On Competition

I believe keeping an eye on the competition is a good idea. Keeping track of competition makes you aware of what is the new normal; it helps one to gauge current trends. If your product experience deviates from the prevailing standards, it might be time for a re-think.

When a behemoth does something well regularly, they create an impression that that is the new normal. Customers start expecting the same experience from everyone in the field. For example, Amazon keeps upping the ante in e-commerce. If you are a small boutique e-commerce firm, and if you are not close to the Amazon experience, you might be leaving a lot on the table.

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Most of the new age enterprise SAAS tools have user experience on par with consumer applications. Earlier, enterprise tools used to be leaps and bounds behind their consumer counterparts. After using these new-age tools, products from some of the established behemoths look and feel clunky. Using them feels like being teleported to an earlier era. If you are an entrenched behemoth, you can get this wake-up call only if you regularly scan your competition, be it big or small.

Eyeing competition also matters when it comes to feature selection. For example, in Slack, you can edit a message after sending. I have hardly seen anyone modifying messages in Slack post sending. Usually, one sends a new message suffixing an * indicating it is an edit of a previous message. Why? We have been conditioned by popular chat applications not to alter chat messages once we hit the send button. None of the popular consumer chat applications have this feature. If you are bucking the trend – first, you should know of this; second, you should figure out how to educate your users to use the nonintuitive feature.

Incumbents also set standards when it comes to UI patterns. If Facebook shows error messages with a red background, you can be sure that most of the world’s population associates a pop-up with a red background as an error. It makes sense for you too to follow this.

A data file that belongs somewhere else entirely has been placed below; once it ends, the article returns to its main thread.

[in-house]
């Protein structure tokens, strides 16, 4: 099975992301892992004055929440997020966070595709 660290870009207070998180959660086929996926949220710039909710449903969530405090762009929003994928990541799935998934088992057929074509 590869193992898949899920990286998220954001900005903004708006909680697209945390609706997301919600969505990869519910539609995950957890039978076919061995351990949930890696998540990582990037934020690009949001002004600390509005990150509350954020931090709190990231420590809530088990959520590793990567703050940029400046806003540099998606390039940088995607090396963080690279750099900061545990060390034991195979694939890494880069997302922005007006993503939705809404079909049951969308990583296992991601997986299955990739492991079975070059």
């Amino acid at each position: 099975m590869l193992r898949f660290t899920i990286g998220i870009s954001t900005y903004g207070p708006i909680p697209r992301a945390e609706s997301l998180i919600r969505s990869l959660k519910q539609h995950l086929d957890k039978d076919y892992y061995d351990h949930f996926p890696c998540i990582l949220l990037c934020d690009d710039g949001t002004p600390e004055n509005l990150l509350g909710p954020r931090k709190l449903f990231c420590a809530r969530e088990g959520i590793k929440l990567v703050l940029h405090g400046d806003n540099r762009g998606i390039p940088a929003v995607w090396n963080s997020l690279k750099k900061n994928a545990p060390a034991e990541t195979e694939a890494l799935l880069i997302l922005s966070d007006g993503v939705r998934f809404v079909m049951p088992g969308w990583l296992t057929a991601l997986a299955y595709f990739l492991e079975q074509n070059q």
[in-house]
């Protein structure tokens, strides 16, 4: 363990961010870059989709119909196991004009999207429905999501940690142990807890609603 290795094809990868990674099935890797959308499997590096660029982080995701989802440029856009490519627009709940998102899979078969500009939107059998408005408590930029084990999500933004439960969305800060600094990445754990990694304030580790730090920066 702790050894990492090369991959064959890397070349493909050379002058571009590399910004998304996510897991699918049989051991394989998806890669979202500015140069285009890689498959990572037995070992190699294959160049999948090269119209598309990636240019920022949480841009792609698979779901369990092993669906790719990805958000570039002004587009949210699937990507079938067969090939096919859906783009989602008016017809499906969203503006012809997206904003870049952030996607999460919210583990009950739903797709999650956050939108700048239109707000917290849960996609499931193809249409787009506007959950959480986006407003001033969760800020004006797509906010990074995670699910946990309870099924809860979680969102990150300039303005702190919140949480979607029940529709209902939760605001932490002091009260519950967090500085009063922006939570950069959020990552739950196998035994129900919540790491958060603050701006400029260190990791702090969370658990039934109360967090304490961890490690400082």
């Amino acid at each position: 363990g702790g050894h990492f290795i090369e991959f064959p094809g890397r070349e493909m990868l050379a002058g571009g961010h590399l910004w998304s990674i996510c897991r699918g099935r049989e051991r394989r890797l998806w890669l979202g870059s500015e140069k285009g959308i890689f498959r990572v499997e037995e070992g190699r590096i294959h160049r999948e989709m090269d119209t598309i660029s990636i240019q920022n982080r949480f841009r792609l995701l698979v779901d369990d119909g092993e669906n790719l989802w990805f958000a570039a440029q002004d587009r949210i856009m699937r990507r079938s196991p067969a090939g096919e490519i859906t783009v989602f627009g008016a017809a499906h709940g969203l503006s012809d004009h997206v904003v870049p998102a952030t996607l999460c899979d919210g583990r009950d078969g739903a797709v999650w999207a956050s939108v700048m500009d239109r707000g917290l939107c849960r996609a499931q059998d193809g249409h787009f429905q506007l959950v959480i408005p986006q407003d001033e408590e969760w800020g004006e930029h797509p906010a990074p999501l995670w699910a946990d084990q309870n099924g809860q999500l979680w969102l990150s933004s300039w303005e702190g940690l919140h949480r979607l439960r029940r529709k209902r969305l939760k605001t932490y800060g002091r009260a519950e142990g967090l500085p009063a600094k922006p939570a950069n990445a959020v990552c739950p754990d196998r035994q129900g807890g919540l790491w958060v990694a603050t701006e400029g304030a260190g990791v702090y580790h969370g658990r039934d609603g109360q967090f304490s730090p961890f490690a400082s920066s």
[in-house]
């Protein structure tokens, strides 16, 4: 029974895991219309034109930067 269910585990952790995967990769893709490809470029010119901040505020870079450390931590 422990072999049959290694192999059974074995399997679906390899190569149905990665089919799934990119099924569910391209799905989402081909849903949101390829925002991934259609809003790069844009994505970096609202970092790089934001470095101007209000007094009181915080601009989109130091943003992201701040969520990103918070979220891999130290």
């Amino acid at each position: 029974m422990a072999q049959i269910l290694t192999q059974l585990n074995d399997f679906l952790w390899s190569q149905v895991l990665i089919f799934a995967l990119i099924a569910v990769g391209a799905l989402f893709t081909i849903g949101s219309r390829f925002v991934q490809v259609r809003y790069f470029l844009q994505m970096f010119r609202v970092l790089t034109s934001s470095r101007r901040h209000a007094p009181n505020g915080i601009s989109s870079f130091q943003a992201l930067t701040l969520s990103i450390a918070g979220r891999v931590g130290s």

I am not advocating aping the competition blindly.

Keeping track of the competition is essential to:
1. Know what is the new normal.
2. Know what might become the new normal.
3. Gauge how far off you are from the status quo.

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Image by Sasin Tipchai from Pixabay

Zen and the Art of Mind Tricks

All of us wish to be in a state of zen. We desire to be cheerful and have a positive frame of mind. We aspire to be clean of bad habits. We want to calm our monkey mind and experience a higher conscious.

Let alone achieving these, we find it tough to start.

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Below are mind tricks which help.

Timeout

Whenever you have an urge to do something you have resolved not to, do not give in instantly. Have a timeout after which you decide.

You have decided to go on a diet. An enticing scoop of ice cream is in front of you. Instead of immediately succumbing to your impulse, count till sixty. After that, decide whether you still want to gulp that scoop. In most cases, the urge would have died by then.

Reframe

Reframe unpleasant events in an empathetic manner; this nudges us from a feeling of angst to compassion.

We all go through bad experiences in life. Someone cuts us in traffic; a sales representative is rude to us. Whenever you have frustration creeping in due to things outside your control, reframe the situation.

The person who cut us in traffic is in a personal emergency and is trying to get somewhere. The salesperson, who was rude to us, is going through a terrible phase in her life.

Reframing a situation put us in a humane mode which drives away antagonistic thoughts.

Detach

Detach yourself from a frame of mind you do not wish to be in and observe your thoughts as a third party.

You want to meditate. You are not able to calm your monkey brain. Do not self-berate. Observe your fleeting thoughts as a third person. Do not curse your inability to control your mind. Watch the rise and ebb of ideas — the simple act of detaching and observing helps to calm the mind.

None of these tricks are my creation; I have summarized them in my own words. I have seen these repeated in various forms by experts in the field of psychology, wellness, and spiritualism.

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Photo by Faye Cornish on Unsplash